My husband and I decided that we would have to use the golden rule. We would do for Thomas what we would want done for us in the same situation.

We tried to look at the evidence as honestly as we could. Even the best case scenario was abominable... Thomas would lead a very short life of only a few years at the very most. During those years he would be in constant pain from the ceaseless, charley-horse-type cramps that would rack his body. He would undergo numerous, largely ineffective surgeries, just to stay alive. He would never be able to walk or stand; never grasp anything, never be able to hold himself upright. He wouldn't even be able to suck his own thumb for comfort. And this was only if we were lucky. The more likely scenarios tended toward fetal death and serious health complications for me.

We made our decision with one day to go and left for Houston where we would end Thomas's suffering in one quick and painless moment. Though we wanted to stay at home that was no longer an option, as all of the hospitals were religiously-backed and there was no time to convene an ethics committee hearing.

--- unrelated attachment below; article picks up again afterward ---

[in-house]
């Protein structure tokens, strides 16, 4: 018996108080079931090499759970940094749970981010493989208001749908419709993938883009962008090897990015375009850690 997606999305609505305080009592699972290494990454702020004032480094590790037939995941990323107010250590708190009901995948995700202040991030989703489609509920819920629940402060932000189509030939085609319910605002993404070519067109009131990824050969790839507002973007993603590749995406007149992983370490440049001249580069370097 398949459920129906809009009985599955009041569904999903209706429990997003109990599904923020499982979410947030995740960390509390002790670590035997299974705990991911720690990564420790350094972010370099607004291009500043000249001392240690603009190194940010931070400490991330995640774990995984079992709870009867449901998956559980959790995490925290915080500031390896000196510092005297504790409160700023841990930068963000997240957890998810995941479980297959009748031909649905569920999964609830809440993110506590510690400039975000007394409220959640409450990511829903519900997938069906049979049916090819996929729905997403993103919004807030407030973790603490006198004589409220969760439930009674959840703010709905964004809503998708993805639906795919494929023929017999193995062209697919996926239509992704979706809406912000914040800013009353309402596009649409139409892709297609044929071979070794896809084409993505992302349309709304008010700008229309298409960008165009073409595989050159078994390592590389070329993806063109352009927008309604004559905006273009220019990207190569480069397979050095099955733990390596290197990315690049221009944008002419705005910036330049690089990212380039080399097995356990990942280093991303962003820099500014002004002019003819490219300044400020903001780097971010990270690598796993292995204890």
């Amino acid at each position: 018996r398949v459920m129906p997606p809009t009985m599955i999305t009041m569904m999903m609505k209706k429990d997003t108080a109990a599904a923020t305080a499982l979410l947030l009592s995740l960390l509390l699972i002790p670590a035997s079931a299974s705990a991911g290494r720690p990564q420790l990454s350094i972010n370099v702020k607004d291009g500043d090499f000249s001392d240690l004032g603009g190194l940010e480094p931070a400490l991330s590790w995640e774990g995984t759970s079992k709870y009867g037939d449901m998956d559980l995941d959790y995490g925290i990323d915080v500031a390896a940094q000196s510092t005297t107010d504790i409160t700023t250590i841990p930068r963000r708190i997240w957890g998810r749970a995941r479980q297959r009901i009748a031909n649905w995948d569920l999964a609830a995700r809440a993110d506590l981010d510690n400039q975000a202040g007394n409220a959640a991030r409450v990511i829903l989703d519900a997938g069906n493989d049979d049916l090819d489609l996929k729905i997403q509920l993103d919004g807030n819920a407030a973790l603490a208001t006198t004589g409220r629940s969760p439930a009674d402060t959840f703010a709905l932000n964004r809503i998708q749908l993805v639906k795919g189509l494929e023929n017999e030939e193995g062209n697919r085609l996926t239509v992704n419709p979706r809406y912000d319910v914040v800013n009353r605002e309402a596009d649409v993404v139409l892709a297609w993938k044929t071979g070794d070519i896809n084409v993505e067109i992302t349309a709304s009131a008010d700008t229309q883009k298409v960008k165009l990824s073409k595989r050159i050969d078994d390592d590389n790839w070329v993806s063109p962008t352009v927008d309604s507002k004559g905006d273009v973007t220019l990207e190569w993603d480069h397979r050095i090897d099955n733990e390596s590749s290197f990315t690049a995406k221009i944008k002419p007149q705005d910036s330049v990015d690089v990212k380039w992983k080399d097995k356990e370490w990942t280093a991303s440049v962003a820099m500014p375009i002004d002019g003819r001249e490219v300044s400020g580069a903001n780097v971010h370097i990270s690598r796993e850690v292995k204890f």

In Houston, God graced us with some of the most compassionate people we'd ever met. The first was our maternal-fetal medicine specialist, who confirmed that the prognosis was even direr than originally thought. In a procedure very similar to an amniocentesis, Thomas's heart was stopped with a simple injection. In that moment, as I held my husband's hand, I met God and handed him my precious boy to care for, for all eternity.

Over the next 17 hours I labored to deliver Thomas's body. It was a painful experience, but the only option given to a woman at 24 weeks gestation. Thomas Stephen was born into this world just after 6:00 a.m. on November 27, 2002 -- the day before Thanksgiving.

The loving nurse who'd helped us through labor cleaned his fragile body and brought him to us. We held our boy for the next hour as we said goodbye. Our own eyes confirmed what our hearts had already come to know: that Thomas was not meant for this world. The hospital's pastor joined us and we christened Thomas in the baptism bonnet I'd worn as an infant.

Thomas's life and death have changed our lives in ways we will never fully comprehend I know he made me a better mother, a better friend, and a less judgmental, more compassionate human being. I know he is the reason I have the courage to stand in front of you today.